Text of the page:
There’s no graceful or respectful was to get in over the door and drop down into the low-backed bucket seat.  You sit in a reclined position, arms outstretched to clasp the small-diameter, fat-rimmed steering wheel.  That weird aeroscreen casts a green glow over the flat dashboard and its array of six dials.  A big red oil pressure light sits to the far left and a hefty length of rollcage tubing brushes your left arm.  To your right another branch spears into the passenger footwell.  Its presence is reassuring when your head and shoulders are poking up above the E-type’s waistline.

Beneath that long bonnet lurks a raucous development of Jaguar’s 5.3 litre V12.  Running on a quartet of Stromberg carburettors with extensive baffling in the sump to combat oil surge, it’s good for 460 bhp.  In a car weighing around 1,200 kg, that makes for an explosive power-to-weight ratio.  It’ll rev to 7,000 rpm, but we’ll be limited to 6,000 during today’s test.  As the track is cold and damp, I suspect that’ll be more than sufficient.

To be honest, I’m not entirely sure what to expect from a car whose underpinnings go back to the 1950s, but power steering is definitely a big surprise.  The awkward driving position means it’s a real stretch to slot the gearlever forwards and across from second into third, but the clutch isn’t too much of a workout and the gearshift itself has a long throw but a clean, well-defined gate.

The steering is very light and the rack quick, which makes the front end feel super-responsive.  Your inputs are wristy and require little in the way of physical effort, each direction-change dispatched far more keenly than you’d expect of a 40-year-old car with a long, heavy V12 engine over the front axle.  You have to be mindful of not asking too much from the front end, for ultimately it can’t quite keep pace with the reactions of the steering, but calm yourself down a bit and the E responds accordingly.  It’s faithful and intuitive.  Fun, too, if you like a car that can be steered by the rear end as well as the front.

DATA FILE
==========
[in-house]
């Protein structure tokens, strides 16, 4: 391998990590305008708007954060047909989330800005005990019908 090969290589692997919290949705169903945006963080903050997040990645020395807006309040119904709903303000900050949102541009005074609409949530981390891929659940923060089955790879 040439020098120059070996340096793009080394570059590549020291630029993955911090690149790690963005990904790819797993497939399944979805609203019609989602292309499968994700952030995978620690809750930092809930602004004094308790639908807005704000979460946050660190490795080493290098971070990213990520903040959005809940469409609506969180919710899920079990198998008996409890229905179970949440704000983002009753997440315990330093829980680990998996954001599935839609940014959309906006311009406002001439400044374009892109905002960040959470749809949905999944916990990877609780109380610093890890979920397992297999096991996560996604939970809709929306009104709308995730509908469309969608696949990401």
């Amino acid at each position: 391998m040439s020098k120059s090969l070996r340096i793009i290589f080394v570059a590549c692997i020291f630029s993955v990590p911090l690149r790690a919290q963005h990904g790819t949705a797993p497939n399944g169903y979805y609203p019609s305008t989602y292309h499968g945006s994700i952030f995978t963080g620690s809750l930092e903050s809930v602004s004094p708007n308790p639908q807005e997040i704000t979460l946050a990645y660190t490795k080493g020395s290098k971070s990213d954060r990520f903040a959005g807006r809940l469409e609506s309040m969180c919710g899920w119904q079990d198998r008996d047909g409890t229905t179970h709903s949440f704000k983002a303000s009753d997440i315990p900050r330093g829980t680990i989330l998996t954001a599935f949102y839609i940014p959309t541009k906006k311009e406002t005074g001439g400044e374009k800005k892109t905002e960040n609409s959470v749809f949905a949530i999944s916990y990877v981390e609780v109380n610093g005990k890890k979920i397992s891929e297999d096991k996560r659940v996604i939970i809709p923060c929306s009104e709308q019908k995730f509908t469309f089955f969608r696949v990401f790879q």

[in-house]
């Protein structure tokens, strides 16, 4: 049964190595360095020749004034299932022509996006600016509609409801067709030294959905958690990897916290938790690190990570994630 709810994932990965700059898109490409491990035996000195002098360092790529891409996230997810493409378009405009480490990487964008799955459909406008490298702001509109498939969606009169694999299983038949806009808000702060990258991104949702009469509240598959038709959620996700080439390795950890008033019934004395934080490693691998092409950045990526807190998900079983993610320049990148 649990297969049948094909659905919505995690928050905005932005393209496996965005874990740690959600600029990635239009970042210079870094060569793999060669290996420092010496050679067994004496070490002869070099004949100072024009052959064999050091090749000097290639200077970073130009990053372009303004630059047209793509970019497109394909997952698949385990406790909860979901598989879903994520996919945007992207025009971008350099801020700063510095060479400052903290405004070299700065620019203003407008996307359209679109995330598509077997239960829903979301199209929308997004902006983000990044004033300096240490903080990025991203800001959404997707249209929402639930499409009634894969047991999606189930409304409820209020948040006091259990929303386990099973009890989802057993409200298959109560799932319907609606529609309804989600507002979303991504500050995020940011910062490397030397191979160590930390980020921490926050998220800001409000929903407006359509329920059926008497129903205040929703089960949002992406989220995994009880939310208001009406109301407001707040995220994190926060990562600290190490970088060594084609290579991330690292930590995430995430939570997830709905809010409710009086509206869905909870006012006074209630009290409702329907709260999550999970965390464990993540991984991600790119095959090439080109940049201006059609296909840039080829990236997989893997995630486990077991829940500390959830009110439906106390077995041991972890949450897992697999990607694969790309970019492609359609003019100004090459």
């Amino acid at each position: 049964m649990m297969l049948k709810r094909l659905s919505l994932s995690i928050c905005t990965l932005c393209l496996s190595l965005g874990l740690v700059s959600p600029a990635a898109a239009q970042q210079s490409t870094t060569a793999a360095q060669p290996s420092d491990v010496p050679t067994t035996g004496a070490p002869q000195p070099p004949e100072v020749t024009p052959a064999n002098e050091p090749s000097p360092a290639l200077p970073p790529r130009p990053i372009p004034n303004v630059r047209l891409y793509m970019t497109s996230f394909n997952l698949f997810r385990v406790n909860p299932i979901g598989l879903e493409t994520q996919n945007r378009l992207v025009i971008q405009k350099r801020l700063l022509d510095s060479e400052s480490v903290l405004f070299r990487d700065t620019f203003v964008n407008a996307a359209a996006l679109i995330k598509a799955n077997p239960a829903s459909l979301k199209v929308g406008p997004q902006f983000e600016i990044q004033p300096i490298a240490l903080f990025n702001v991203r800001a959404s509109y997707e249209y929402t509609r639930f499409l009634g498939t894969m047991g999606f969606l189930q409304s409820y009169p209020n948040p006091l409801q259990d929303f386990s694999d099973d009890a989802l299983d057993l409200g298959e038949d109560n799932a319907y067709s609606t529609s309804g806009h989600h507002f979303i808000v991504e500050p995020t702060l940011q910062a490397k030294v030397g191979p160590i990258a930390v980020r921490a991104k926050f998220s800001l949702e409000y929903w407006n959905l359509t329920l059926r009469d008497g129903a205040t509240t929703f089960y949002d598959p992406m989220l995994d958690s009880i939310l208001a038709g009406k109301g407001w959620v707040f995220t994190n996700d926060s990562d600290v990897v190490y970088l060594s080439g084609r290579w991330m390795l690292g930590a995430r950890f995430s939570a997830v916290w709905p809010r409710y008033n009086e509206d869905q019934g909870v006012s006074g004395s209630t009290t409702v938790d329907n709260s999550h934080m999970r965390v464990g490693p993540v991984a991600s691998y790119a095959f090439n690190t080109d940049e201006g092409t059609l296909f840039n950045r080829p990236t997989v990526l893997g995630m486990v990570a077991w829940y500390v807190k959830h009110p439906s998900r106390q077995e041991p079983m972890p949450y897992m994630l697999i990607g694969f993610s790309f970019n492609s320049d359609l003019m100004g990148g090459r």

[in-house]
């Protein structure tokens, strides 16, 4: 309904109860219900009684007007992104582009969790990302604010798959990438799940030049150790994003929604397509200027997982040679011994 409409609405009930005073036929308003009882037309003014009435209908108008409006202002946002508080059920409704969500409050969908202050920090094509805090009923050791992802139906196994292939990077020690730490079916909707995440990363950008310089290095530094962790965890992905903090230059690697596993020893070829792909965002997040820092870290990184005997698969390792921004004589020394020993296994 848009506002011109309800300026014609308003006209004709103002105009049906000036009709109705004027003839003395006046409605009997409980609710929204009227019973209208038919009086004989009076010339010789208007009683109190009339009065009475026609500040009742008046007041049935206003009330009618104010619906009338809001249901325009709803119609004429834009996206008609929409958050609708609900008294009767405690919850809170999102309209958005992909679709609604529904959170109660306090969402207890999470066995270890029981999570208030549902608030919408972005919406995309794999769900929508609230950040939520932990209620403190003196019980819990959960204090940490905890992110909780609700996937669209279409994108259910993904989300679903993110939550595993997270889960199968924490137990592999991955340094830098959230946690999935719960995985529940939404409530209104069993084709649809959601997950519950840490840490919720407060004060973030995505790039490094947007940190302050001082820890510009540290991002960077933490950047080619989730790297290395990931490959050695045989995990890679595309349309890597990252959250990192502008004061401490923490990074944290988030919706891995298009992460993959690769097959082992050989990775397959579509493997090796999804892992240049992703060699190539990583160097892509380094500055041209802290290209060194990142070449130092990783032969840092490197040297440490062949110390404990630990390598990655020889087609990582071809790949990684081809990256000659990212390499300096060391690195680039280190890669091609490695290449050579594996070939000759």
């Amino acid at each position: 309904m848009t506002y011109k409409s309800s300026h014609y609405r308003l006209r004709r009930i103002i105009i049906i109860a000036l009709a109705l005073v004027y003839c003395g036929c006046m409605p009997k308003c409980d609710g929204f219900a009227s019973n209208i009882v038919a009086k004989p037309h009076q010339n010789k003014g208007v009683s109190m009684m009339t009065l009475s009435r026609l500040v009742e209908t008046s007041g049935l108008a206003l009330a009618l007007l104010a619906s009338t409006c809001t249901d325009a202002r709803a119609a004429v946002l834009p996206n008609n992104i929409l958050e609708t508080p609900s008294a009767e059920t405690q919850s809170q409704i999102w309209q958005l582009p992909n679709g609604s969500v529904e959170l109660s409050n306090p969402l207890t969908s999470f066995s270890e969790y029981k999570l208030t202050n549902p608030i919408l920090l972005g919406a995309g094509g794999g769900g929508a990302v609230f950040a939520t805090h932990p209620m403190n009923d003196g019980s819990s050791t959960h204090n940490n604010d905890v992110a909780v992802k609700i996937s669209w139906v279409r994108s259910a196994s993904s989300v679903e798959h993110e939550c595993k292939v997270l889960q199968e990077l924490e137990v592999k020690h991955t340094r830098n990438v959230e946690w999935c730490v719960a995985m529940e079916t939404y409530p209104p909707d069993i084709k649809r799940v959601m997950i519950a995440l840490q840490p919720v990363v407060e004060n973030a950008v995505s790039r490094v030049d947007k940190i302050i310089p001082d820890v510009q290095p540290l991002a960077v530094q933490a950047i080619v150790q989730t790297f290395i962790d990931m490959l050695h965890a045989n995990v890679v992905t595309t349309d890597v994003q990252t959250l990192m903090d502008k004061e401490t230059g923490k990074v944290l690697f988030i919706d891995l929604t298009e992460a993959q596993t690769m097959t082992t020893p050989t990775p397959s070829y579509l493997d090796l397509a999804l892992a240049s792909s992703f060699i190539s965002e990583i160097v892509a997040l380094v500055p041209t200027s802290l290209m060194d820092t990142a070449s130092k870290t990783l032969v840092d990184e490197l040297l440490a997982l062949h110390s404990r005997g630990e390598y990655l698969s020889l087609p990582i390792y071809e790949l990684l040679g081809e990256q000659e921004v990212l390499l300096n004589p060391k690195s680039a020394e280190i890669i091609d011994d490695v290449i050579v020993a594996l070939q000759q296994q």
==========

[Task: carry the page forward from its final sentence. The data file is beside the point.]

Octane 2014 April Group 44 Page 105
With nearly 500 bhp and no windscreen, it’s somewhat wilder than most Series 3 Roadsters.

If you’ve ever driven a Caterham Seven you’ll have a good idea of what this car feels like to drive, the only difference being that Tullius’s chariot has the best part of 500 bhp and the kind of torque that would tie the little tube-framed sports car in a knot.  Better still, with disc brakes all-round it’s as capable of stopping as it is romping down the straights.  It feels far more modern that its age would lead you to believe.  Indeed, the only thing that really dates it is the noise.  Whoever said silence is golden clearly never sat between the tailpipes of an unsilenced Jaguar V12…



ENGINE 5,343 cc V12, OHC per bank, four Zenith Stromberg carburettors
POWER 460 bhp @7,000 rpm (est)
TRANSMISSION Four-speed manual, rear-wheel drive
STEERING Rack and pinion
SUSPENSION Front: Double wishbones, torsion bars, telescopic dampers, anti-roll bar
SUSPENSION Rear: Fixed driveshafts, lower links, twin coil springs over dampers, anti-roll bar
BRAKES Vented discs, inboard at rear
WEIGHT 1,211 kg
PERFORMANCE Top speed 160 mph (est)


© Octane Magazine 2014